10 May 1940, a German Dornier bomber Do.17 was intercepted by fighters of the Swiss Air Force and landed at the Altenhein airfield.
1 June The 1940 formation from the 36 bomber He.111, which took off on a mission to the area of Marseille, decided to “cut off the corner” through the airspace of a neutral country. The 12 of the Swiss Messerschmitt was raised to intercept - the violators tried to resist. As a result, two German aircraft were destroyed. The Swiss suffered no losses.
4 June 1940 was held “action retaliation” - a lone He.111 lured 12 Swiss Bf.109E to the territory of France, where they were hit by 28 Luftwaffe fighters. As a result of the short bout, the intruder bomber and two German Me.110 were shot down. Own losses of the Swiss were 1 aircraft.
The case took a serious turn - the tiny country and its “toy” air forces desperately did not want to let the Luftwaffe planes pass by and severely suppressed any violations of their borders.
8 June 1940 launched an open raid into Swiss territory - a group of He.111 bombers (KG 1) under 32 Bf.110C escort (from II / ZG 76) attempted to strike at Swiss air forces airfields. The plans of the Nazis prevented the case - in the way of the group was a patrol EKW C-35. The Kukuruznik was immediately shot down, but before his death he managed to raise the alarm. Twelve Bf.109 immediately flew to intercept. In the ensuing air battle, the Swiss pilots managed to shoot down three Messerschmitt in exchange for the loss of one of their aircraft.
Having suffered a fiasco in air battles, the Germans no longer dared to tempt fate. The new plan to neutralize the Swiss Air Force provided an old reliable way - sabotage on the ground, produced by the caring hands of German saboteurs.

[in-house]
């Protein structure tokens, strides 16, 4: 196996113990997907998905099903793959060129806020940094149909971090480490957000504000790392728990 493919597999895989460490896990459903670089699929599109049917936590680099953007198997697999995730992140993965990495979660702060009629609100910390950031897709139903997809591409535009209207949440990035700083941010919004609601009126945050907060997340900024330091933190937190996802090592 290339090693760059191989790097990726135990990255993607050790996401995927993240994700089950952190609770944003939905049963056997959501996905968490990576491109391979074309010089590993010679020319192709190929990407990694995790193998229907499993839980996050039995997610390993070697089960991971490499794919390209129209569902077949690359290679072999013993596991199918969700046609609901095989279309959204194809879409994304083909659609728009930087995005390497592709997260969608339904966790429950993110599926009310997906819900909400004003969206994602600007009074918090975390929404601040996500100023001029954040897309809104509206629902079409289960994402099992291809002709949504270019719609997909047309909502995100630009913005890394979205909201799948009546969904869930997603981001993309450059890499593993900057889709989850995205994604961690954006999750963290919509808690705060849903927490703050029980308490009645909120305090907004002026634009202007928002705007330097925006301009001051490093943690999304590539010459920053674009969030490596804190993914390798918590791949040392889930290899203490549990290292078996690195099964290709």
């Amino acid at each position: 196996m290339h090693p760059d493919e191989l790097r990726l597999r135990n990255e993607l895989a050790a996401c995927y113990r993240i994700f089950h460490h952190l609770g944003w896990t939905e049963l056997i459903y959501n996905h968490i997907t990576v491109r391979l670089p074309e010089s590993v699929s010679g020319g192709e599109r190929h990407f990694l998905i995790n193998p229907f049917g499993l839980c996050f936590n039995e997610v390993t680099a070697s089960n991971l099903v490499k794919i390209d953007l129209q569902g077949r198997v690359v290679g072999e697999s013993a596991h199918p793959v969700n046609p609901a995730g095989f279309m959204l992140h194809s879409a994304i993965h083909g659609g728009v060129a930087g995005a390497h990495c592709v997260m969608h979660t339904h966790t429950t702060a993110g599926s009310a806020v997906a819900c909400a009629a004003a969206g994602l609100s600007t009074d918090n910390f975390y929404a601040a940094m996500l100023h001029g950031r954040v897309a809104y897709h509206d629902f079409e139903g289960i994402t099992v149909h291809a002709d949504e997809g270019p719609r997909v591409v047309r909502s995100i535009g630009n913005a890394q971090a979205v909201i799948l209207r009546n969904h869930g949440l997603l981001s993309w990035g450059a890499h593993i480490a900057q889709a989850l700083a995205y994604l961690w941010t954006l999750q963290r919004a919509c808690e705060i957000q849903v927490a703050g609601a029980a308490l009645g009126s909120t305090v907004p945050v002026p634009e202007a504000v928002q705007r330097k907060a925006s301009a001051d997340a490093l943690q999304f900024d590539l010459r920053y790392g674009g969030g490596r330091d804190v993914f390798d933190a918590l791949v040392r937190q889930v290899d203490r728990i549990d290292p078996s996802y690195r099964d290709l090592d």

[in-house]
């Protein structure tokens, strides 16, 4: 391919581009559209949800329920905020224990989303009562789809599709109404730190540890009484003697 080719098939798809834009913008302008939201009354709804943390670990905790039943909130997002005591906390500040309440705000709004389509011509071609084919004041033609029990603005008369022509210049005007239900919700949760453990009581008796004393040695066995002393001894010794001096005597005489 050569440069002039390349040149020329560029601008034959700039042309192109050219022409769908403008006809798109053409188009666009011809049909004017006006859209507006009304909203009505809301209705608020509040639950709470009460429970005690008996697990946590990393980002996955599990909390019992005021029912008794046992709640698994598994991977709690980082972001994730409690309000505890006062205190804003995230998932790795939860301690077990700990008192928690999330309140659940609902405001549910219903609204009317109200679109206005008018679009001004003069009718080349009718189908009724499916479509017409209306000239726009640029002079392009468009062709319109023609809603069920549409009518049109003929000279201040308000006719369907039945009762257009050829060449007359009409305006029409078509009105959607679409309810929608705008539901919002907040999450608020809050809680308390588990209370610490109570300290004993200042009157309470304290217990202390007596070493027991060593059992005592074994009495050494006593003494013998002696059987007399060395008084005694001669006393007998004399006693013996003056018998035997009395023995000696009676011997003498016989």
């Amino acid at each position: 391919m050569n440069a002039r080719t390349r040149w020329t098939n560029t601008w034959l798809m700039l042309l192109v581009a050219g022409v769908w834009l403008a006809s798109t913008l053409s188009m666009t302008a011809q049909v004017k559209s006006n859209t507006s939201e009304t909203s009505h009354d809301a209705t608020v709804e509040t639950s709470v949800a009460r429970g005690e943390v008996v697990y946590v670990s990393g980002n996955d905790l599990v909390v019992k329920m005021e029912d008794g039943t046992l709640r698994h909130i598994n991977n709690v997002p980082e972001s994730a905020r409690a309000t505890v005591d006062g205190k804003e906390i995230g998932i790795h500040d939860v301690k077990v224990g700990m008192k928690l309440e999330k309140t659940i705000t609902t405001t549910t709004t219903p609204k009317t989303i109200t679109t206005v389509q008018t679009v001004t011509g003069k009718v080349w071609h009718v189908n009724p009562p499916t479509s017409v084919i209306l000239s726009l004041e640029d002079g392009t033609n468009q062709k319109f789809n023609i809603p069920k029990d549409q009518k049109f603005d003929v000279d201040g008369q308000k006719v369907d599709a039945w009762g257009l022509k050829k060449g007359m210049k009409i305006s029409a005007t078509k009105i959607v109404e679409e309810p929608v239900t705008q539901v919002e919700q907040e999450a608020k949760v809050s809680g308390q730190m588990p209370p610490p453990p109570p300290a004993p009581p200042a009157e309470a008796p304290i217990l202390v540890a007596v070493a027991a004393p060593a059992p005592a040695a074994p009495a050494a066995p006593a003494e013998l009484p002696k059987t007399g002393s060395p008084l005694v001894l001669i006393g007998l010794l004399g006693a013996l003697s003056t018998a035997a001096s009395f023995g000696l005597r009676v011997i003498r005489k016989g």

16 June 1940 The German commando group consisting of 10 people was fully captured by the Swiss military. Since then, events have evolved rapidly ...
June 17 capitulated France, the Wehrmacht units reached the Swiss border in the Du region with the intention of continuing the offensive on the territory of the last "island of stability" in the center of Europe. The Swiss leadership made desperate attempts to keep the peace. In order to avoid the escalation of the conflict, the pilots were forbidden to attack the single violating aircraft.
19 June was received another note from Berlin, containing a direct threat:
The Reich government does not intend to waste more words, but will protect German interests in other ways if such events occur in the future.
Germany was seriously preparing for the operation "Tannenbaum" - the armed invasion and occupation of Switzerland by the forces of the Wehrmacht's 12 Army.
The commander-in-chief of the Swiss Armed Forces hastily issued an order prohibiting the interception of any aircraft over the territory of the country.
Fortunately for the Swiss, the war did not happen. Switzerland was more useful to the Reich as a partner, rather than as an enemy. Despite its small size (the area of Switzerland is approximately equal to the area of the Crimea), an armed invasion of a mountainous country, dotted with tunnels, fortifications and firing points cut into the rocks, with 100% mobilizing its population (well-trained and well-equipped people's militia) made the seizure of Switzerland extremely long and costly event. This would not have taken the 2-3 of the day, as planned by the German leadership.
The 40-day standoff of the Luftwaffe and the Schweizer Luftwaffe cost the Germans 11 aircraft. The losses of the Swiss turned out to be noticeably lower - the total of the XnUMX fighter Bf.2E and one patrol C-109.
Since the middle of 1940, a fragile truce has been restored on the German-Swiss border. Both sides did not take any hostile actions towards each other. Only occasionally strayed German planes were intercepted by Swiss fighters and forced to land at Swiss airfields. Internment aircraft was included in the Swiss Air Force, but most of it was unsuitable for flying due to the lack of necessary spare parts.